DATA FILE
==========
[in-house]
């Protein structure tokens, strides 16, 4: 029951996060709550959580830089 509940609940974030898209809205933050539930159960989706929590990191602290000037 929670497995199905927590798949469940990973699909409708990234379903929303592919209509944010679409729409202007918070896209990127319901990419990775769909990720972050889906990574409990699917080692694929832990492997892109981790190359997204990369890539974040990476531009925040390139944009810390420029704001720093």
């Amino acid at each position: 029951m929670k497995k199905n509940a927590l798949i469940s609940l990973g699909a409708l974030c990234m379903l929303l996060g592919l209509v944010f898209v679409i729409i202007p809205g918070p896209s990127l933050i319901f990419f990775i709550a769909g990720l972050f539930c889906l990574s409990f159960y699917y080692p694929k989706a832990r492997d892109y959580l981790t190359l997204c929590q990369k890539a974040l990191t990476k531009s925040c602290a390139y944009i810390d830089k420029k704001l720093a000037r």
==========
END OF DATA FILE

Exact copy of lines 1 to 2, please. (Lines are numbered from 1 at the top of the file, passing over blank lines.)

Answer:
[in-house]
């Protein structure tokens, strides 16, 4: 029951996060709550959580830089 509940609940974030898209809205933050539930159960989706929590990191602290000037 929670497995199905927590798949469940990973699909409708990234379903929303592919209509944010679409729409202007918070896209990127319901990419990775769909990720972050889906990574409990699917080692694929832990492997892109981790190359997204990369890539974040990476531009925040390139944009810390420029704001720093």